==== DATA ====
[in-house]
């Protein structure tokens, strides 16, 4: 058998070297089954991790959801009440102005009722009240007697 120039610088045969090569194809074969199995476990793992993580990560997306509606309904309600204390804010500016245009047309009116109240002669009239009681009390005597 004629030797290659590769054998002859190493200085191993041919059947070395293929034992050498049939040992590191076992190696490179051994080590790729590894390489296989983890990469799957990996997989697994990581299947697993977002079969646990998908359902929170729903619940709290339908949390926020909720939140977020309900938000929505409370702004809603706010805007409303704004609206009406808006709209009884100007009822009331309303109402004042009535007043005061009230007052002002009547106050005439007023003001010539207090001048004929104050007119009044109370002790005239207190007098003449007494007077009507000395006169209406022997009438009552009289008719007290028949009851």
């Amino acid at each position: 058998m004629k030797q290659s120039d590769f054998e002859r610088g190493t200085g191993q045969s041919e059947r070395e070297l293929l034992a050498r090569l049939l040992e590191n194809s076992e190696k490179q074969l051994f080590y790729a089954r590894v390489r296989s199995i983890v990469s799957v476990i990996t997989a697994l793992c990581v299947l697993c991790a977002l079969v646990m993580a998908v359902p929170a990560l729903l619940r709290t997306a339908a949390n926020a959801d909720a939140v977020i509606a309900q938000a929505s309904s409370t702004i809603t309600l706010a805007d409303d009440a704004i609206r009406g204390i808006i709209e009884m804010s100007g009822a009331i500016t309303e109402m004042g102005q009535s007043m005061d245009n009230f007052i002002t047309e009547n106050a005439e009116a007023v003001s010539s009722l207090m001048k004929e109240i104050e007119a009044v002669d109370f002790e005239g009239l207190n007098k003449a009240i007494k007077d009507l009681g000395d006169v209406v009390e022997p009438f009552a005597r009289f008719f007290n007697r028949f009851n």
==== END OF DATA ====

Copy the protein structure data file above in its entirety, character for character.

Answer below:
[in-house]
């Protein structure tokens, strides 16, 4: 058998070297089954991790959801009440102005009722009240007697 120039610088045969090569194809074969199995476990793992993580990560997306509606309904309600204390804010500016245009047309009116109240002669009239009681009390005597 004629030797290659590769054998002859190493200085191993041919059947070395293929034992050498049939040992590191076992190696490179051994080590790729590894390489296989983890990469799957990996997989697994990581299947697993977002079969646990998908359902929170729903619940709290339908949390926020909720939140977020309900938000929505409370702004809603706010805007409303704004609206009406808006709209009884100007009822009331309303109402004042009535007043005061009230007052002002009547106050005439007023003001010539207090001048004929104050007119009044109370002790005239207190007098003449007494007077009507000395006169209406022997009438009552009289008719007290028949009851």
């Amino acid at each position: 058998m004629k030797q290659s120039d590769f054998e002859r610088g190493t200085g191993q045969s041919e059947r070395e070297l293929l034992a050498r090569l049939l040992e590191n194809s076992e190696k490179q074969l051994f080590y790729a089954r590894v390489r296989s199995i983890v990469s799957v476990i990996t997989a697994l793992c990581v299947l697993c991790a977002l079969v646990m993580a998908v359902p929170a990560l729903l619940r709290t997306a339908a949390n926020a959801d909720a939140v977020i509606a309900q938000a929505s309904s409370t702004i809603t309600l706010a805007d409303d009440a704004i609206r009406g204390i808006i709209e009884m804010s100007g009822a009331i500016t309303e109402m004042g102005q009535s007043m005061d245009n009230f007052i002002t047309e009547n106050a005439e009116a007023v003001s010539s009722l207090m001048k004929e109240i104050e007119a009044v002669d109370f002790e005239g009239l207190n007098k003449a009240i007494k007077d009507l009681g000395d006169v209406v009390e022997p009438f009552a005597r009289f008719f007290n007697r028949f009851n």